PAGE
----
A: The first one that pops to mind is pre-MTV Ozzy Osbourne. He came on my Memphis afternoon radio show following the plane crash that killed his guitarist Randy Rhoads, his tour driver, and tour seamstress when their plane crashed into a bus where Ozzy and his wife Sharon were sleeping, nearly killing them as well. The most profound experience was probably Eric Clapton, just blocks from the scene of his four-year old’s unspeakable death a few months earlier. The most redemptive would be Stevie Ray Vaughan post-rehab and Chrissie Hynde post-motherhood. Scariest would be Gregg Allman who had a grand mal seizure from withdrawal medication (terrifying) that he was taking after just being released from the hospital… Sometimes, your guest can unload a bombshell that can derail your train of thought and leave you at a loss for words, as was the case with David Bowie, Geddy Lee of Rush, and Joe Walsh. You’ll have to read my upcoming book for those stories.


Q: Last year, Styx released an album entitled The Mission. It had some outstanding tracks. Same with the Tom Petty and The Heartbreakers album back in 2014. Why is it when rock royalty releases new material, it won’t get played on stations that champion their old music?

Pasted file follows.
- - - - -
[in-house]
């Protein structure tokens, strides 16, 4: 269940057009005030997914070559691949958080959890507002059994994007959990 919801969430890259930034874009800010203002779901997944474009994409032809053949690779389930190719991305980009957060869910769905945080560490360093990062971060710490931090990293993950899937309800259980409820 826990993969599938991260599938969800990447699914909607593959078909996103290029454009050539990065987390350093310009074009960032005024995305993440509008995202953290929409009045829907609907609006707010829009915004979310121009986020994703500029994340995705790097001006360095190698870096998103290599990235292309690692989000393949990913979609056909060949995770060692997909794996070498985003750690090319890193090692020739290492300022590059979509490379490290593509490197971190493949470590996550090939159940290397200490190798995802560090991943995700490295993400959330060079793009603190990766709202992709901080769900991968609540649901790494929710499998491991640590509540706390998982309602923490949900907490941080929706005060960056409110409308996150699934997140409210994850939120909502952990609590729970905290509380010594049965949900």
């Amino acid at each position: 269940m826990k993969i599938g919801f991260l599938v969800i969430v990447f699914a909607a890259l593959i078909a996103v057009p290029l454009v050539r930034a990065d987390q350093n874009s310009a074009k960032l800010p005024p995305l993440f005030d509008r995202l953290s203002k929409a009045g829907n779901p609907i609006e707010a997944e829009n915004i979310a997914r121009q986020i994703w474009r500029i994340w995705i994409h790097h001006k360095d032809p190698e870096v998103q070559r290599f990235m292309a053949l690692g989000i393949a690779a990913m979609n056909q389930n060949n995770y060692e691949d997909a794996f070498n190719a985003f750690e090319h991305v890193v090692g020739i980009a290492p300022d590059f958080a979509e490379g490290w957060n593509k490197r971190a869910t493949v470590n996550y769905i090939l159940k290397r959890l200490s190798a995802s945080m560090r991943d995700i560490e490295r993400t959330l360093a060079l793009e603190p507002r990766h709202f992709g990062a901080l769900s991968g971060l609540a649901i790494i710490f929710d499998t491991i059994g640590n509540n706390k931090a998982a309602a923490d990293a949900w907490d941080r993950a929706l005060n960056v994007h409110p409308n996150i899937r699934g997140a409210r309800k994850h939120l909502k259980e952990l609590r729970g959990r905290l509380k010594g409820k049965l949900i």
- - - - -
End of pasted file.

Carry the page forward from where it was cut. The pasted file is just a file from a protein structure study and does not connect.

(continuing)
A: The Styx album was fabulous. Really, really strong. You can blame Classic Rock radio for not supporting their own core artists based on a single, misguided radio researcher in Dallas back in the ‘80s named Fred Jacobs. He did a little experiment playing rock oldies on a dying AM station. His limited research indicated that some of the oldest members of the Baby Boomer generation — of which Mr. Jacobs was one — were less tolerant of new, unfamiliar songs. Certainly, no revelation there…Nevertheless, Jacobs doubled down that it wasn’t just some, but all rock fans over a certain age who were not just less tolerant of unfamiliar music, but completely intolerant of any new, unfamiliar music even by their favorite rock stars including Paul McCartney, Eric Clapton, Bruce Springsteen, Tom Petty, and Neil Young. In a 1987 national trade publication, I stated that this approach was illogical, short-sighted, and a disservice to the listening audience and the recording artists. Thirty years later it gives me no satisfaction whatsoever to tell them, ‘I told you so.’  They ate the goose that laid the golden eggs for both the record and radio industries for half a century; now they’re both on life support.